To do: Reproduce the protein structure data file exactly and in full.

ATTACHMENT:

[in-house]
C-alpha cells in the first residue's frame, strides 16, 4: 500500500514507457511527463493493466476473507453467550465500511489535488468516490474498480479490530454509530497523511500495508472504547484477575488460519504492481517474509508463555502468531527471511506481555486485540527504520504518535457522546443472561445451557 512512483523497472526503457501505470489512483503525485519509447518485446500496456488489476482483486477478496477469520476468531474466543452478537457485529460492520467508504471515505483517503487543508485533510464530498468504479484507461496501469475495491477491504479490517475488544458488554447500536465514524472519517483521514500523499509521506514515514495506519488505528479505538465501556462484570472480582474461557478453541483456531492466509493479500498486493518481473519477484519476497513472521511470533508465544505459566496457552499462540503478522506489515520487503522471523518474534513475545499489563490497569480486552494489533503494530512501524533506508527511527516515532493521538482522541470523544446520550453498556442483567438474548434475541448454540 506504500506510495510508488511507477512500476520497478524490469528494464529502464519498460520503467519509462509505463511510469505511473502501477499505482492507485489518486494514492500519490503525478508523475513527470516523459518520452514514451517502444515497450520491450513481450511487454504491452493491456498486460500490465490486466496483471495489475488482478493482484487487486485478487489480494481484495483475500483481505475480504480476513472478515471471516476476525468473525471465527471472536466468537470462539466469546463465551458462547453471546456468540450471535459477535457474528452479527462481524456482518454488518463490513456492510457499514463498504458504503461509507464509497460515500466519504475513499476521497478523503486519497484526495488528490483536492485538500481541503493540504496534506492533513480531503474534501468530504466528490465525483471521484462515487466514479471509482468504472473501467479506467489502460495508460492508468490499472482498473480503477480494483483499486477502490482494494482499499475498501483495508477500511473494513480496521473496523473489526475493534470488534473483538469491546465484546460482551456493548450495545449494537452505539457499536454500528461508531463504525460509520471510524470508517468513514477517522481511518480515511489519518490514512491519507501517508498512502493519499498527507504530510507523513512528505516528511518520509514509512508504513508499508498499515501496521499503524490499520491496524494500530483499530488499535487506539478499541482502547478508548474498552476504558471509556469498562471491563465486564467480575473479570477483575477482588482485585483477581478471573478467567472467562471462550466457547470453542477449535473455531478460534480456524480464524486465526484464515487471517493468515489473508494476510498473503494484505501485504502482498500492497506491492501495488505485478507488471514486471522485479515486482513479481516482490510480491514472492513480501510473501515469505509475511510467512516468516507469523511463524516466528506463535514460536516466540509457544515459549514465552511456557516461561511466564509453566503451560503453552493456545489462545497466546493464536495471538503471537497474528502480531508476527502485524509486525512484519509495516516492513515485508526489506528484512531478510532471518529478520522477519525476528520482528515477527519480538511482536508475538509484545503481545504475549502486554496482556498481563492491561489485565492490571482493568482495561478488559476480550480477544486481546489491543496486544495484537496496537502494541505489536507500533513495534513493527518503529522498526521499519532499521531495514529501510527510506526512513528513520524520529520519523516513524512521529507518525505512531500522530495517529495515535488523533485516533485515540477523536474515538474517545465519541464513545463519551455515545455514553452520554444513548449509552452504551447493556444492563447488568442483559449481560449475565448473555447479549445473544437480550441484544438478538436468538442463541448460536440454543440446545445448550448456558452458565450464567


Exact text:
[in-house]
C-alpha cells in the first residue's frame, strides 16, 4: 500500500514507457511527463493493466476473507453467550465500511489535488468516490474498480479490530454509530497523511500495508472504547484477575488460519504492481517474509508463555502468531527471511506481555486485540527504520504518535457522546443472561445451557 512512483523497472526503457501505470489512483503525485519509447518485446500496456488489476482483486477478496477469520476468531474466543452478537457485529460492520467508504471515505483517503487543508485533510464530498468504479484507461496501469475495491477491504479490517475488544458488554447500536465514524472519517483521514500523499509521506514515514495506519488505528479505538465501556462484570472480582474461557478453541483456531492466509493479500498486493518481473519477484519476497513472521511470533508465544505459566496457552499462540503478522506489515520487503522471523518474534513475545499489563490497569480486552494489533503494530512501524533506508527511527516515532493521538482522541470523544446520550453498556442483567438474548434475541448454540 506504500506510495510508488511507477512500476520497478524490469528494464529502464519498460520503467519509462509505463511510469505511473502501477499505482492507485489518486494514492500519490503525478508523475513527470516523459518520452514514451517502444515497450520491450513481450511487454504491452493491456498486460500490465490486466496483471495489475488482478493482484487487486485478487489480494481484495483475500483481505475480504480476513472478515471471516476476525468473525471465527471472536466468537470462539466469546463465551458462547453471546456468540450471535459477535457474528452479527462481524456482518454488518463490513456492510457499514463498504458504503461509507464509497460515500466519504475513499476521497478523503486519497484526495488528490483536492485538500481541503493540504496534506492533513480531503474534501468530504466528490465525483471521484462515487466514479471509482468504472473501467479506467489502460495508460492508468490499472482498473480503477480494483483499486477502490482494494482499499475498501483495508477500511473494513480496521473496523473489526475493534470488534473483538469491546465484546460482551456493548450495545449494537452505539457499536454500528461508531463504525460509520471510524470508517468513514477517522481511518480515511489519518490514512491519507501517508498512502493519499498527507504530510507523513512528505516528511518520509514509512508504513508499508498499515501496521499503524490499520491496524494500530483499530488499535487506539478499541482502547478508548474498552476504558471509556469498562471491563465486564467480575473479570477483575477482588482485585483477581478471573478467567472467562471462550466457547470453542477449535473455531478460534480456524480464524486465526484464515487471517493468515489473508494476510498473503494484505501485504502482498500492497506491492501495488505485478507488471514486471522485479515486482513479481516482490510480491514472492513480501510473501515469505509475511510467512516468516507469523511463524516466528506463535514460536516466540509457544515459549514465552511456557516461561511466564509453566503451560503453552493456545489462545497466546493464536495471538503471537497474528502480531508476527502485524509486525512484519509495516516492513515485508526489506528484512531478510532471518529478520522477519525476528520482528515477527519480538511482536508475538509484545503481545504475549502486554496482556498481563492491561489485565492490571482493568482495561478488559476480550480477544486481546489491543496486544495484537496496537502494541505489536507500533513495534513493527518503529522498526521499519532499521531495514529501510527510506526512513528513520524520529520519523516513524512521529507518525505512531500522530495517529495515535488523533485516533485515540477523536474515538474517545465519541464513545463519551455515545455514553452520554444513548449509552452504551447493556444492563447488568442483559449481560449475565448473555447479549445473544437480550441484544438478538436468538442463541448460536440454543440446545445448550448456558452458565450464567